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When we start exploring life’s spiritual side, we may hesitate to commit ourselves to any particular spiritual path: “Won’t that make me close-minded and incapable of appreciating other paths?”

Possibly. But if we don’t commit ourselves to one path, we may never appreciate any path.

To understand, consider the metaphor of climbing a mountain. The top of the mountain is spiritual consciousness, wherein we relish the ultimate reality. The bottom of the mountain is material consciousness, wherein we pursue worldly objects as life’s greatest pleasures. Various time-honored spiritual traditions are different paths up this mountain. The Bhagavad-gita (04.11) indicates that all seekers are on the same journey to the one ultimate reality.

If we climb the mountain by any one path, we start perceiving things from a higher perspective. Then, if we interact with others who have also climbed the mountain, even if by other paths, we can better understand their perceptions – both those that concur with our perceptions, and those that differ.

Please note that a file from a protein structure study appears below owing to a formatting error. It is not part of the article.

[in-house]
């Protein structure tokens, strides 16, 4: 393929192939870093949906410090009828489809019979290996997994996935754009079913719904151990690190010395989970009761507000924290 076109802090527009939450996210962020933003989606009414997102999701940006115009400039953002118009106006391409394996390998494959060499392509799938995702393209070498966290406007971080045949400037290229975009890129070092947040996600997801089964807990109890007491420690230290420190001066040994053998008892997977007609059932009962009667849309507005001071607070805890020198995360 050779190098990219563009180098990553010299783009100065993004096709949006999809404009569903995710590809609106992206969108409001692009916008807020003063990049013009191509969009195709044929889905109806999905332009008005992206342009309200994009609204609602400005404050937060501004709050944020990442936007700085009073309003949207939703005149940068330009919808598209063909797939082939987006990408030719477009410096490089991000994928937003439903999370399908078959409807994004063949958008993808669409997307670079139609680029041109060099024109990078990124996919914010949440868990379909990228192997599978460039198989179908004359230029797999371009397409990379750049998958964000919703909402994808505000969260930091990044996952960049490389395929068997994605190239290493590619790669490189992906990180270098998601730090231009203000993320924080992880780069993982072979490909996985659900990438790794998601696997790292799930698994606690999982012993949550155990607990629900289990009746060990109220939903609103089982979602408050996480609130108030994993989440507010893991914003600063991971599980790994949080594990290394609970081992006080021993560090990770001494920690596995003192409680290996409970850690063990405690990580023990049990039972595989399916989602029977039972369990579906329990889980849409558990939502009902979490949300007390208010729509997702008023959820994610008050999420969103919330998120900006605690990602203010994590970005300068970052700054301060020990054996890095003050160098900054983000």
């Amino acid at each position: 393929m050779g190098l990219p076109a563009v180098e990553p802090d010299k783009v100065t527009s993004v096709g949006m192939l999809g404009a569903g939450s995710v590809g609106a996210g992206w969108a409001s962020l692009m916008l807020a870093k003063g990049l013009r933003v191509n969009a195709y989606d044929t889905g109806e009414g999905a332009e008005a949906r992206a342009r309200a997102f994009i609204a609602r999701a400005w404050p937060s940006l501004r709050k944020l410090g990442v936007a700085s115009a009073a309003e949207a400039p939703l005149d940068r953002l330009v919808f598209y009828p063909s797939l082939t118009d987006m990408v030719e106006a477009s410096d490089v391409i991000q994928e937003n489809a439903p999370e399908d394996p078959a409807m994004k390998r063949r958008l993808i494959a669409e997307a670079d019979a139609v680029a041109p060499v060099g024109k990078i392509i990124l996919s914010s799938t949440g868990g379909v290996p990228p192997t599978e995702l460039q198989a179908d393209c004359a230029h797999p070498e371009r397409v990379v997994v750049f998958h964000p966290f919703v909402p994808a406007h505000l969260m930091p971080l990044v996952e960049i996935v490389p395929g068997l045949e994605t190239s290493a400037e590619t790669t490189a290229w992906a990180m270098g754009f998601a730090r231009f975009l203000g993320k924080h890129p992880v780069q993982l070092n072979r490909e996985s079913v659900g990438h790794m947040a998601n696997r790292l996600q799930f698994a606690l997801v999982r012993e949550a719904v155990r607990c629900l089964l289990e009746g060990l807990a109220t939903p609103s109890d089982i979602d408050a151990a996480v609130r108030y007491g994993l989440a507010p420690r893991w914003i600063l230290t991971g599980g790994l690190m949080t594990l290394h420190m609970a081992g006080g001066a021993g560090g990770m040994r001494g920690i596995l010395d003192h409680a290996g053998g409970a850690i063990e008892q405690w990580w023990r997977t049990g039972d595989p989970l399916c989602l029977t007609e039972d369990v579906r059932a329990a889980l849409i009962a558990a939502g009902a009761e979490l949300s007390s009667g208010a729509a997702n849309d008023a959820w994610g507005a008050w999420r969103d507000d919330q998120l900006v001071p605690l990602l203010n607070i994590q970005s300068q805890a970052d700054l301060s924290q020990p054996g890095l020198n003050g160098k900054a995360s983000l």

Similarly, when we commit ourselves to one spiritual tradition, that committed practice raises our consciousness to a higher, non-material level. When we thus gain some spiritual experiences ourselves, we can better appreciate others’ spiritual experiences. Then, if we study different traditions, we can make greater sense of both the universality underlying all traditions and the specificities characterizing various traditions.

If, however, we don’t commit to any tradition, we are like trekkers who don’t climb the mountain. We can hardly see things from a higher perspective. And all traditions remain hypothetical.

Commitment to spiritual traditions that raise our consciousness doesn’t close our mind – it opens our mind to higher realities, as revealed in both our and other traditions.

Hence the paradoxical principle: to deeply appreciate various traditions, we need to first go deep into one tradition.

Think it over:

How is exploring life’s spiritual side like climbing a mountain?

How does hesitation to make spiritual commitments keep us deprived?

How can committing to one tradition help us better appreciate other traditions?


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